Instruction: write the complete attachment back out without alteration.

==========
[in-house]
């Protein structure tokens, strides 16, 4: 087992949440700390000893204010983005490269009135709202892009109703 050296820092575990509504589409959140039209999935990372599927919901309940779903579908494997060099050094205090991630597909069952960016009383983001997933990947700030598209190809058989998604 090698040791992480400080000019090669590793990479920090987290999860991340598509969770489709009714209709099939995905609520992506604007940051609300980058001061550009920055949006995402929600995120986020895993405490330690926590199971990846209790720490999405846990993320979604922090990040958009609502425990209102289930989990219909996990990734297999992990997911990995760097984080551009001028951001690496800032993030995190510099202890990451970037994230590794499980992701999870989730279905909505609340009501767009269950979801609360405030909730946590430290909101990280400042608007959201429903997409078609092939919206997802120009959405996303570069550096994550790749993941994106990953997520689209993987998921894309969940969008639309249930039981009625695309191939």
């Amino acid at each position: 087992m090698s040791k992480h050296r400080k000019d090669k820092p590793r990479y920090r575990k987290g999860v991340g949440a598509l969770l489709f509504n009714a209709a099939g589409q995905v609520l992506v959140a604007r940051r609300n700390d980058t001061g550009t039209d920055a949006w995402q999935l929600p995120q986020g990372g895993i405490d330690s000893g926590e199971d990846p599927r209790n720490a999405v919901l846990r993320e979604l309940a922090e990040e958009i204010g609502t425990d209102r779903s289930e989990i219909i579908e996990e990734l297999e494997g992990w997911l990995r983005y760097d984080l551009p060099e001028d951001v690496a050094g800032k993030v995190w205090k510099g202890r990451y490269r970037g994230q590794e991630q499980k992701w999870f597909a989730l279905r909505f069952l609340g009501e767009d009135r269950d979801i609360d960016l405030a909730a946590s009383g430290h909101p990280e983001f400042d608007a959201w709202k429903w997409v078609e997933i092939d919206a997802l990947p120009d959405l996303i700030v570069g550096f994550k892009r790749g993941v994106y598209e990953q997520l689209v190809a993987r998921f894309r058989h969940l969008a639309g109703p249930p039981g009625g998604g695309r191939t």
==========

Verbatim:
[in-house]
């Protein structure tokens, strides 16, 4: 087992949440700390000893204010983005490269009135709202892009109703 050296820092575990509504589409959140039209999935990372599927919901309940779903579908494997060099050094205090991630597909069952960016009383983001997933990947700030598209190809058989998604 090698040791992480400080000019090669590793990479920090987290999860991340598509969770489709009714209709099939995905609520992506604007940051609300980058001061550009920055949006995402929600995120986020895993405490330690926590199971990846209790720490999405846990993320979604922090990040958009609502425990209102289930989990219909996990990734297999992990997911990995760097984080551009001028951001690496800032993030995190510099202890990451970037994230590794499980992701999870989730279905909505609340009501767009269950979801609360405030909730946590430290909101990280400042608007959201429903997409078609092939919206997802120009959405996303570069550096994550790749993941994106990953997520689209993987998921894309969940969008639309249930039981009625695309191939």
């Amino acid at each position: 087992m090698s040791k992480h050296r400080k000019d090669k820092p590793r990479y920090r575990k987290g999860v991340g949440a598509l969770l489709f509504n009714a209709a099939g589409q995905v609520l992506v959140a604007r940051r609300n700390d980058t001061g550009t039209d920055a949006w995402q999935l929600p995120q986020g990372g895993i405490d330690s000893g926590e199971d990846p599927r209790n720490a999405v919901l846990r993320e979604l309940a922090e990040e958009i204010g609502t425990d209102r779903s289930e989990i219909i579908e996990e990734l297999e494997g992990w997911l990995r983005y760097d984080l551009p060099e001028d951001v690496a050094g800032k993030v995190w205090k510099g202890r990451y490269r970037g994230q590794e991630q499980k992701w999870f597909a989730l279905r909505f069952l609340g009501e767009d009135r269950d979801i609360d960016l405030a909730a946590s009383g430290h909101p990280e983001f400042d608007a959201w709202k429903w997409v078609e997933i092939d919206a997802l990947p120009d959405l996303i700030v570069g550096f994550k892009r790749g993941v994106y598209e990953q997520l689209v190809a993987r998921f894309r058989h969940l969008a639309g109703p249930p039981g009625g998604g695309r191939t």